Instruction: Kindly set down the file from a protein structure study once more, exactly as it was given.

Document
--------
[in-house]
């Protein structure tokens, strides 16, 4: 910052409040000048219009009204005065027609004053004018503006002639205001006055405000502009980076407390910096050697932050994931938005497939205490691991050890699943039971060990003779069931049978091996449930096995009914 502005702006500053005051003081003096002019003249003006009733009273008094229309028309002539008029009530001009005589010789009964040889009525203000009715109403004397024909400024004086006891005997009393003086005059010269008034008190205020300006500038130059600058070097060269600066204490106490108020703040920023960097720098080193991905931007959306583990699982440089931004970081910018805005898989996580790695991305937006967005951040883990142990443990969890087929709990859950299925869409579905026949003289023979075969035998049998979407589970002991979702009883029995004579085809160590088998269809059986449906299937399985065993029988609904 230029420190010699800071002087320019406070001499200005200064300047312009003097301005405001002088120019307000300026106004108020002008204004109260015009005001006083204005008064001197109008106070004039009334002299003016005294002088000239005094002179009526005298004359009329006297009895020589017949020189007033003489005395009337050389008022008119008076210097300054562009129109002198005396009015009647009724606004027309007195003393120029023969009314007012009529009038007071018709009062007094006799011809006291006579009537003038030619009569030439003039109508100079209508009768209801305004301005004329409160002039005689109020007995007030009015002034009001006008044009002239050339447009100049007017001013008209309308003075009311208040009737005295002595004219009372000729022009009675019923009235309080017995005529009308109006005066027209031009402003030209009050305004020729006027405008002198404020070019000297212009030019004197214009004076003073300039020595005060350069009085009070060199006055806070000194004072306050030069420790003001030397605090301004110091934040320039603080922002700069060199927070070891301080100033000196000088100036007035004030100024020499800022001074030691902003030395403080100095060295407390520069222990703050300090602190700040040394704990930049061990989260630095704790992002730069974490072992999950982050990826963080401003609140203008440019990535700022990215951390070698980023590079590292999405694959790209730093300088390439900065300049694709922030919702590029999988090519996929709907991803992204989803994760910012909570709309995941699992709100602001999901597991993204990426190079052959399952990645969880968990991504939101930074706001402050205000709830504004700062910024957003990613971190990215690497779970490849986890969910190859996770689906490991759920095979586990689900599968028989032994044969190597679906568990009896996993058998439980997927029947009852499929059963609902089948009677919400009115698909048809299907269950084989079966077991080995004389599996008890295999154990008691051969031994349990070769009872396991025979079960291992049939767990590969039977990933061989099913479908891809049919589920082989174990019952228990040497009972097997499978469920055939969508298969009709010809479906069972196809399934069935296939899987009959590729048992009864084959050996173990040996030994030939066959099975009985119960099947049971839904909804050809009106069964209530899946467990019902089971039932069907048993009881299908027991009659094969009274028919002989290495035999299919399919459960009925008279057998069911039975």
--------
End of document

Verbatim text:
[in-house]
């Protein structure tokens, strides 16, 4: 910052409040000048219009009204005065027609004053004018503006002639205001006055405000502009980076407390910096050697932050994931938005497939205490691991050890699943039971060990003779069931049978091996449930096995009914 502005702006500053005051003081003096002019003249003006009733009273008094229309028309002539008029009530001009005589010789009964040889009525203000009715109403004397024909400024004086006891005997009393003086005059010269008034008190205020300006500038130059600058070097060269600066204490106490108020703040920023960097720098080193991905931007959306583990699982440089931004970081910018805005898989996580790695991305937006967005951040883990142990443990969890087929709990859950299925869409579905026949003289023979075969035998049998979407589970002991979702009883029995004579085809160590088998269809059986449906299937399985065993029988609904 230029420190010699800071002087320019406070001499200005200064300047312009003097301005405001002088120019307000300026106004108020002008204004109260015009005001006083204005008064001197109008106070004039009334002299003016005294002088000239005094002179009526005298004359009329006297009895020589017949020189007033003489005395009337050389008022008119008076210097300054562009129109002198005396009015009647009724606004027309007195003393120029023969009314007012009529009038007071018709009062007094006799011809006291006579009537003038030619009569030439003039109508100079209508009768209801305004301005004329409160002039005689109020007995007030009015002034009001006008044009002239050339447009100049007017001013008209309308003075009311208040009737005295002595004219009372000729022009009675019923009235309080017995005529009308109006005066027209031009402003030209009050305004020729006027405008002198404020070019000297212009030019004197214009004076003073300039020595005060350069009085009070060199006055806070000194004072306050030069420790003001030397605090301004110091934040320039603080922002700069060199927070070891301080100033000196000088100036007035004030100024020499800022001074030691902003030395403080100095060295407390520069222990703050300090602190700040040394704990930049061990989260630095704790992002730069974490072992999950982050990826963080401003609140203008440019990535700022990215951390070698980023590079590292999405694959790209730093300088390439900065300049694709922030919702590029999988090519996929709907991803992204989803994760910012909570709309995941699992709100602001999901597991993204990426190079052959399952990645969880968990991504939101930074706001402050205000709830504004700062910024957003990613971190990215690497779970490849986890969910190859996770689906490991759920095979586990689900599968028989032994044969190597679906568990009896996993058998439980997927029947009852499929059963609902089948009677919400009115698909048809299907269950084989079966077991080995004389599996008890295999154990008691051969031994349990070769009872396991025979079960291992049939767990590969039977990933061989099913479908891809049919589920082989174990019952228990040497009972097997499978469920055939969508298969009709010809479906069972196809399934069935296939899987009959590729048992009864084959050996173990040996030994030939066959099975009985119960099947049971839904909804050809009106069964209530899946467990019902089971039932069907048993009881299908027991009659094969009274028919002989290495035999299919399919459960009925008279057998069911039975």